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Assimilation (from similis, lat. = similar), in biology, is the transformation or the change of external (outside) substances and materials (e.g. the food we eat) into substances and materials inside the body that help the body to grow and function (work) normally. This is done by making the food we eat, for example, react with different acids and enzymes (chemicals that make different substances react faster) to release the vitamins and minerals needed by our body. When this happens, it is called a 'chemical breakdown' because it uses chemicals to "break" the food into the substances that makes it up. It can also be made faster by the churning of the stomach (when the stomach rumbles). When this happens it is called a 'physical breakdown' because it uses a physical force (a force done by the movement of an object) to "break" the food into the substances that makes it up.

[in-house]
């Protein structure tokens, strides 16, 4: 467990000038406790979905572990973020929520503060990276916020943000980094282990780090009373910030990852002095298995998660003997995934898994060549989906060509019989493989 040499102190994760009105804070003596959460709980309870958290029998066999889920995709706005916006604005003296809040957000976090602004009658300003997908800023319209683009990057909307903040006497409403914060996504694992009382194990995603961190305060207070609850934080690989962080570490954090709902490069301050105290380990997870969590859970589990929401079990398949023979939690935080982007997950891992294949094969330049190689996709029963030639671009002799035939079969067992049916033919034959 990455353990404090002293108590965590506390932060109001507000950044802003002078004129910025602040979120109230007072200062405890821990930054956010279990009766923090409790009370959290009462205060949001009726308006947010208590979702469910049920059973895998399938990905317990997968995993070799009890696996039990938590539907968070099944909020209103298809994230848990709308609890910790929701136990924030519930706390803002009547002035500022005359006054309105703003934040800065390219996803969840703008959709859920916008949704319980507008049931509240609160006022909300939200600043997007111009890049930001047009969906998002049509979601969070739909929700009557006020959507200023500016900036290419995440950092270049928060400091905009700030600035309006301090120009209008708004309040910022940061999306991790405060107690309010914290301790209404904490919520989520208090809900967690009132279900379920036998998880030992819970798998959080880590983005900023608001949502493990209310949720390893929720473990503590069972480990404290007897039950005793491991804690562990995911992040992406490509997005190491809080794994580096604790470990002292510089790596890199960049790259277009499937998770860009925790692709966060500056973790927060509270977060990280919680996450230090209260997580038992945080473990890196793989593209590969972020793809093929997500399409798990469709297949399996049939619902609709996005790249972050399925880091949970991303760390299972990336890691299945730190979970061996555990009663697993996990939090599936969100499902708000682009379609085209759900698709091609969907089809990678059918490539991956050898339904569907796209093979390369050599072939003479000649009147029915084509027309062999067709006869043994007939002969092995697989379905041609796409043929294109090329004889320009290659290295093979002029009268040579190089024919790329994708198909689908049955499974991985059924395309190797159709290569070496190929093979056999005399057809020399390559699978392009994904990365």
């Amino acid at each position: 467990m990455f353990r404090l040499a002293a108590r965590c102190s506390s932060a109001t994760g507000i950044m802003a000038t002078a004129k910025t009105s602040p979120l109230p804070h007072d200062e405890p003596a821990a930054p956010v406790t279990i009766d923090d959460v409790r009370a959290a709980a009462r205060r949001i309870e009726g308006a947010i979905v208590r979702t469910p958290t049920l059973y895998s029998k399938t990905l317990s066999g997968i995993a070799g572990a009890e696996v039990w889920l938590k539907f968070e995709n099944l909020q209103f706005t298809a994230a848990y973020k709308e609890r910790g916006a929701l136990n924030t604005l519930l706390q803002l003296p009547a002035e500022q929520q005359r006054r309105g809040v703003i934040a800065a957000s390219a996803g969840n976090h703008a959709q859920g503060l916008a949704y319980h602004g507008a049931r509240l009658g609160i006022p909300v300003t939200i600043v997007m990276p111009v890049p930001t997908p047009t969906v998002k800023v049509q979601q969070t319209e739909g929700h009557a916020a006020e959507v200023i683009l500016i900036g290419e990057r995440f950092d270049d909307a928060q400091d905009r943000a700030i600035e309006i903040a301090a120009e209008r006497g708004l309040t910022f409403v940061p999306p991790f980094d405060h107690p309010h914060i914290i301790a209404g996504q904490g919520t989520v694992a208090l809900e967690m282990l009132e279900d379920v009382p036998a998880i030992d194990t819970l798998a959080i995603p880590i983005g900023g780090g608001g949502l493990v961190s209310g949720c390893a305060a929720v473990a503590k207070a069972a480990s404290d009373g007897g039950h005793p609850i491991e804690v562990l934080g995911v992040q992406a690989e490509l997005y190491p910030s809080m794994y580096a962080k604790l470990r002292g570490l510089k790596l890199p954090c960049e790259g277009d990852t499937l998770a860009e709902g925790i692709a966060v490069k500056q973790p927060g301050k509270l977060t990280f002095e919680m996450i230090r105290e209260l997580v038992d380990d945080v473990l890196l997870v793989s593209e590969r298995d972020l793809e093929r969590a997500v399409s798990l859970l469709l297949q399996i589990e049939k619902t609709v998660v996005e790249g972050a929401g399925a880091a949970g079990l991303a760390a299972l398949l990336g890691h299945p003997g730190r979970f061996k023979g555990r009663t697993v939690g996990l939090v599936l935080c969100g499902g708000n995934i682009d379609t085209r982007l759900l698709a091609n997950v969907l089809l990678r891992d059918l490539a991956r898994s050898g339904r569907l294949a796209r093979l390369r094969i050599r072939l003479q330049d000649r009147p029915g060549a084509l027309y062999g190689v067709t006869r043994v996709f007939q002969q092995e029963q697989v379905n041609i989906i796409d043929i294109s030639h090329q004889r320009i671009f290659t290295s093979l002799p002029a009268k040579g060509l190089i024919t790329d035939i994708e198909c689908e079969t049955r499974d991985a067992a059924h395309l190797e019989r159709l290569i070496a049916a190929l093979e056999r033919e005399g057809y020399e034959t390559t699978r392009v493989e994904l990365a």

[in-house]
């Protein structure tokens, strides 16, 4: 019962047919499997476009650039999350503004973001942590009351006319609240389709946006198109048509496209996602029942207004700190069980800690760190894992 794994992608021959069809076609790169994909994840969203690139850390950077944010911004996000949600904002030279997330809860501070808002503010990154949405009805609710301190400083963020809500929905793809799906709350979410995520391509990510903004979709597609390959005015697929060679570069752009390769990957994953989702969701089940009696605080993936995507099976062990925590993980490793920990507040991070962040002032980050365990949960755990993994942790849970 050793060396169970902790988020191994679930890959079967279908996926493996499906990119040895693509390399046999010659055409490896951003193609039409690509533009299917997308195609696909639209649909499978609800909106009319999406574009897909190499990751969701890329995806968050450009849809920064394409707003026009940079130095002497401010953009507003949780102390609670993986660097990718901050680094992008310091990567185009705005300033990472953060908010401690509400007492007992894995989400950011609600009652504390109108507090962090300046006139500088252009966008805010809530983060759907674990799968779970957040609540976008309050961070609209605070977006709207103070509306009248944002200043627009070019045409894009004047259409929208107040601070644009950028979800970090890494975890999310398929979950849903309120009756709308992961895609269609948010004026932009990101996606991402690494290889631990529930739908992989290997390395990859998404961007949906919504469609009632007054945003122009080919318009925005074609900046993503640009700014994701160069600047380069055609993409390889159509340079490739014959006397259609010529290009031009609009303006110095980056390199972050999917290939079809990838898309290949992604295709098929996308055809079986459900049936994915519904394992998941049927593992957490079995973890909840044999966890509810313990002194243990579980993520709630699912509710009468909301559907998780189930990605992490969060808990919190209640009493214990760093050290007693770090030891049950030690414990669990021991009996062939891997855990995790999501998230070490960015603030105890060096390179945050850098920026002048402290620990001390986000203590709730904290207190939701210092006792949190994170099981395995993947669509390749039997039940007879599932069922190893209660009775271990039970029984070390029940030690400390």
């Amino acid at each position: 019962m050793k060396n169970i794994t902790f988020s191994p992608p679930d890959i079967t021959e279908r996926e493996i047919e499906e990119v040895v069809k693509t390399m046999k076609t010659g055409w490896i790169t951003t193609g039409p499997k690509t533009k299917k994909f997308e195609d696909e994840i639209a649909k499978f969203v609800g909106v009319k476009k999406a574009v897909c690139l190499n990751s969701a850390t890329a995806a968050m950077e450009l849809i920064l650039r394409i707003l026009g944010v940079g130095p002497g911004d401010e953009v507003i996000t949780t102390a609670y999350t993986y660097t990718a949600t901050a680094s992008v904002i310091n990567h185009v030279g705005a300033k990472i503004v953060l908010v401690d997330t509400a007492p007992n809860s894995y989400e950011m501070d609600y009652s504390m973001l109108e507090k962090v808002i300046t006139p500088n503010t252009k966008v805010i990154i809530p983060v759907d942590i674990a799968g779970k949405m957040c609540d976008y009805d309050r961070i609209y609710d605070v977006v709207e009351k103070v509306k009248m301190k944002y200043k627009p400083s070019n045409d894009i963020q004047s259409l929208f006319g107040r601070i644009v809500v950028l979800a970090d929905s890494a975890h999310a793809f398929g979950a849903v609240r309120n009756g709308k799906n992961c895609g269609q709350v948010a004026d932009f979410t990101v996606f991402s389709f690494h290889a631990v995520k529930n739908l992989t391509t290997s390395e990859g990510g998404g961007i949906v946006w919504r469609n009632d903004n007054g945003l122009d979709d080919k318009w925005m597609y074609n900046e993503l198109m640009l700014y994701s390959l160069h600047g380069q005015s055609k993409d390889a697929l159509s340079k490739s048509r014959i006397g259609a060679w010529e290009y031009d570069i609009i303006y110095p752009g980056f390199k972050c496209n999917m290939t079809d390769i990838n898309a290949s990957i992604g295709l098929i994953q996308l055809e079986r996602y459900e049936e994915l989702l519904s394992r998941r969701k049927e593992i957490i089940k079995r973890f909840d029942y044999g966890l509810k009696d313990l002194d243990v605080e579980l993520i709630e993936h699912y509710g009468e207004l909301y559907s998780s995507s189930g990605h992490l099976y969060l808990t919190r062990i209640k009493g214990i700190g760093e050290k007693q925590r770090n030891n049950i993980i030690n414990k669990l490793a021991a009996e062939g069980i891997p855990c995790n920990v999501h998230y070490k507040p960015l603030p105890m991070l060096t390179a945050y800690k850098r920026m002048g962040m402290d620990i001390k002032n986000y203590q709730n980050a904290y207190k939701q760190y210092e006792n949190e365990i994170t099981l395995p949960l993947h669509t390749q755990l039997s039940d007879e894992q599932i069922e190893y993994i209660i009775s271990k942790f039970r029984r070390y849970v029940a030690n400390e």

Examples of biological assimilation
- Photosynthesis, a process whereby carbon dioxide and water are transformed into a number of organic molecules in plant cells.
- Nitrogen fixation from the soil into organic molecules by symbiotic bacteria which live in the roots of certain plants, such as Leguminosae.
- The absorption of nutrients into the body after digestion in the intestine and its transformation in biological tissues and fluids.